Have you heard...?
Volume 37, Number 7, July 2000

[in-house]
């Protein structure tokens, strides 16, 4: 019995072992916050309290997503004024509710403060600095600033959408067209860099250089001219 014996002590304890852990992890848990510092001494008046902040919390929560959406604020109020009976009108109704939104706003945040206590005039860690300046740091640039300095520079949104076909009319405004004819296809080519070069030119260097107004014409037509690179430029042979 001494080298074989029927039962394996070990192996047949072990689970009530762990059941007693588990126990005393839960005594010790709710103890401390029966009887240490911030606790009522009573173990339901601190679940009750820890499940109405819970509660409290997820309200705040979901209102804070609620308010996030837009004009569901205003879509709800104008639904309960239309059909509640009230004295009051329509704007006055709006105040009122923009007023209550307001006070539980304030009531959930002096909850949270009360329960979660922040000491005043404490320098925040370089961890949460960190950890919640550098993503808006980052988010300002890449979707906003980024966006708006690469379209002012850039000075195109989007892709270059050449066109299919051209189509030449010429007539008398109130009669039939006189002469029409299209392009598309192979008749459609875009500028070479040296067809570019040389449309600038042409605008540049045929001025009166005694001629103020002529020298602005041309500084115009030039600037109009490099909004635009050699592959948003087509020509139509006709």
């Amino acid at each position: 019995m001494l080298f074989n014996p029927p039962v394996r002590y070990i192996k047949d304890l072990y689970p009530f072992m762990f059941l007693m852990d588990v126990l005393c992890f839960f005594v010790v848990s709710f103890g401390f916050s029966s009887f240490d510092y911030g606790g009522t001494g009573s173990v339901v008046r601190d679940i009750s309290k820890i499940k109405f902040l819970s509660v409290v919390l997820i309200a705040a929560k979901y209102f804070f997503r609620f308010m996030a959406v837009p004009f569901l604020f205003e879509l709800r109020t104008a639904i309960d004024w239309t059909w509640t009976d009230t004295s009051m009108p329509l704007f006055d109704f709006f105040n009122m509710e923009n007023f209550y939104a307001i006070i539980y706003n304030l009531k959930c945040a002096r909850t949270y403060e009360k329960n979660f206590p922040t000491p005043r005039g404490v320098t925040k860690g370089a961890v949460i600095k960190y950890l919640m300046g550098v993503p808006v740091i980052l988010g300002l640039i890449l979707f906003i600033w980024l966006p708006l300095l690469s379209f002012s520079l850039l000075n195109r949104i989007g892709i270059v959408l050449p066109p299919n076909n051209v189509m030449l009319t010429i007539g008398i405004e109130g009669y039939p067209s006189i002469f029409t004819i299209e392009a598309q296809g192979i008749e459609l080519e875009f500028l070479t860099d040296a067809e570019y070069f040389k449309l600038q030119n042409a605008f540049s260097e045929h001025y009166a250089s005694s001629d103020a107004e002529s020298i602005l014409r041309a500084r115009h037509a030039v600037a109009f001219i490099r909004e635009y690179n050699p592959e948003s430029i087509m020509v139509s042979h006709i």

AS I sit down to write this we have just passed a milestone in the office - our 75th query this week regarding the now legendary £2 coin "with the necklace". That's just this week's mind you, the tally for the month is quite a bit higher, the year's total has yet to be calculatedl This particular query saw the supposed value of the piece as high as £75 "because of its rarity" despite the fact [that] the caller had three and his son had another two. We are by no means unique in getting such enquiries with coin dealers (and collectors) up and down the country getting calls, letters and emails on a regular basis. The country, it seems, has gone £2 mad. For those not familiar with the story it seems that somehow, from somewhere (if anyone knows how and where please get in touch) the general public have got the idea that the 1997 £2 coin is far rarer than its later counterparts and thus worth far more than face. We have actually had people swearing that their bank and/or post office are buying these coins in for ludicrous sums and have even heard of one man who collected in excess of 80 pieces hoping to cash in because they were so rarel Now it is true that the coin did not have an easy time early on when a problem with the electronic signature was discovered (causing vending machine problems) and at that time it was thought that the '97 version (with the Maklouf effigy bearing the "necklace") would not be put into circulation and would thus only be available in gift packs and proof sets. This would have left the coin bearing the Rank-Broadley effigy as the only one in general use (1997 was the last year of the Maklouf bust). However, in March 1998 13 million of the 1997-dated coins were released making it, if not commonplace, certainly nowhere near rare. That, however, has not stopped the eager public who call our office on an hourly basis believing they have a rarity in their possession. The point of this is not to poke fun at those who believe that they have found a treasure but rather to comment on the fact that despite evidence to the contrary there are thousands of people out there checking their change - thousands of people out there who do care about the coins that come into their possession. Now certainly it would be naive to suggest that the overwhelming majority of those eagerly looking for the '97 £2 are doing it for any other reason than to make a fast buck - but does that necessarily matter? After all, how many of today's "serious collectors" started off in the same way, checking their pocket change in those heady pre-decimal days in the hope of finding such delights as a '46 threepence or'33 penny (some hope) or even the lesser rarities like the '52 sixpence or'59 Scottish reverse shilling? Were those fledgling collectors doing that simply to add to their collections or, as seems more likely, were they too doing it to make a profit? I am sure that many of today's numismatists started off in the hope of making a bit of extra money but soon realised that there was more to this hobby than a simple profit and so were hooked and it is to be hoped that at least some of those calling up about the 1997 £2 will similarly be bitten by the bug. Certainly it is true that the modern day minting methods have eradicated the majority of mistakes (this is a double-edged sword of course, we applaud the Royal Mint's efforts to maintain the integrity of our coinage but just wish that now and again they'd allow out some of the errorsl) and decimalisation has meant less diversity, less to look for (the 1983 2 pence with the "New Pence" error is the only modern day coin we constantly check for - Do readers have others they'd like to let us know about?) but who knows, once people stop taking coins for granted and start looking at them properly - for whatever reason - we may very well find a new generation of collectors joining our ranks, and once they are with us does it really matter how they got here? John Mussell .
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